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TASK: Your portfolio is the culmination of all you have learned in this class so far. Your job is to show off what you have learned about writing in this course. How? By compiling your two best pieces of writing from the course, a new reflective essay, and other artifacts from the class that represent important steps in your learning this term.

Your two best pieces of writing should be major writing assignments that have been significantly revised, such that they are the absolute best writing you have produced for a class. (Most students choose to do further revision and editing to the pieces they have revised for the two revision projects.) These assignments should feel complete and finished, and you might think of the portfolio as a “publication” opportunity.

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Likewise, your reflective essay should be carefully composed, revised, and edited — it, too, should feel complete and finished. (See below for more specifics about the reflective essay.)

The trickiest part of this assignment might be gathering “artifacts” of your learning. What counts as an artifact? Well — just about anything! Consider including any of the following:

  • Early drafts of your major writing assignments, to illustrate your growth
  • Writer’s Journal entries that were particularly useful to your writing process
  • Copies of discussion posts that helped you to understand important concepts
  • Copies of peer or instructor feedback that you found especially helpful
  • Copies of peer review letters you wrote

Many students find it useful to think of their portfolio as sending a particular message about what they learned in this course. In the “Writing Processes” mini-lecture for unit 7, you will consider a number of approaches to talk with the selection of artifacts, arrangement of the portfolio, and approach to the reflective essay.

LENGTH, DESIGN, & FORMATTING: Your portfolio should be created as a single document, in a .doc, .docx, or .pdf file. Your portfolio should contain:

  • Your two best major writing assignments, further revised, edited, and improved
  • A reflective essay that discusses your learning
  • Class artifacts that illustrate important steps in your learning this term
  • A table of contents

Use MLA guidelines for document design. This includes using 1-inch margins, double-spaced type, and page numbers in the upper right corner. Each writing assignment and the reflective essay should have its own Works Cited page, if necessary.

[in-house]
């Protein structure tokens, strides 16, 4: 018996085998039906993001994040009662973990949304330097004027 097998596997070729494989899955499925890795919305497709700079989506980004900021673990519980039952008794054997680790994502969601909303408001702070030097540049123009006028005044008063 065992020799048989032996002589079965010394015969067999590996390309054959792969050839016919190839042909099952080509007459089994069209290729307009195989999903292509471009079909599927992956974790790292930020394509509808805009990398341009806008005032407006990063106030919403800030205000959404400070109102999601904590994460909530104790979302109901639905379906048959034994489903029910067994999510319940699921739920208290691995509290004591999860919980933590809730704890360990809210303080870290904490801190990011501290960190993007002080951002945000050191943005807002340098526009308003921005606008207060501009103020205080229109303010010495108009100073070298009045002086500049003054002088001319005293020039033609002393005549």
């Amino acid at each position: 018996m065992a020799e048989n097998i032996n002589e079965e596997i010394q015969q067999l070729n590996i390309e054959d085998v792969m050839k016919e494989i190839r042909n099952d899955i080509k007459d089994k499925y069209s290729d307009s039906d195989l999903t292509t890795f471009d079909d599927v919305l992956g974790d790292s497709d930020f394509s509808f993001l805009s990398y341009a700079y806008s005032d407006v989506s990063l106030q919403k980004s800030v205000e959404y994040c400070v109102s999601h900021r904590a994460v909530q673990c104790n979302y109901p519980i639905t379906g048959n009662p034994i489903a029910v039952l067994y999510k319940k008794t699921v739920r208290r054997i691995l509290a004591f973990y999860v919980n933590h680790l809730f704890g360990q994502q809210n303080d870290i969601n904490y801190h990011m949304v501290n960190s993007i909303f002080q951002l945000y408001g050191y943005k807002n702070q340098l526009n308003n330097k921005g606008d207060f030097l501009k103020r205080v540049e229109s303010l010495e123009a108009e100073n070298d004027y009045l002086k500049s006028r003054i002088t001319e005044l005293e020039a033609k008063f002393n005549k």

To allow your instructor the ability to post marginal commentary, you must submit this assignment as a .doc, .docx, or .pdf file. You can save files in these formats with most word processors, including Web-based programs like Google DocsWord Online, and Open Office. If you are using a web-based file storage system like Google Drive or Dropbox, be sure to learn exactly how to transfer files from your storage system to Canvas.

REFLECTIVE ESSAY: Your reflective essay should be a newly written personal essay in which you discuss your growth as a writer this term. Many approaches are possible:

  • Highlight the most important moments for you in the class
  • Describe why you have chosen each assignment and artifact for inclusion in the portfolio
  • Tell the “behind-the-scenes” story of one of your major writing assignments, including reference to early drafts and discussion of your decisions as a writer
  • Discuss what growth and improvement you have seen in your own writing, as well as opportunities for further growth in the future
  • Look back at your history as a writer, discussing significant moments in your “writer’s autobiography”

Whatever approach you select, your reflective essay should be at least 800 words, and should develop its focus with appropriate rhetorical strategies. As always, quality is more important than length. Your reflective essay should feel complete and finished. Peer review in unit 7 will help you to achieve this goal.

INSTRUCTOR RESPONSE & GRADING: You can expect your instructor to provide substantive response and feedback to your portfolio within 6 days of the deadline — in other words, in the final few days of class. Please review all instructor feedback, including marginal commentary, which you can access by clicking “View Feedback” once your assignment has been graded.

Your portfolio will be graded using a common rubric used by all EN 105 instructors to grade all EN105 writing portfolios. Your scores will be used to assist the English department and Park University with assessment of course offerings, teaching strategies, and student learning.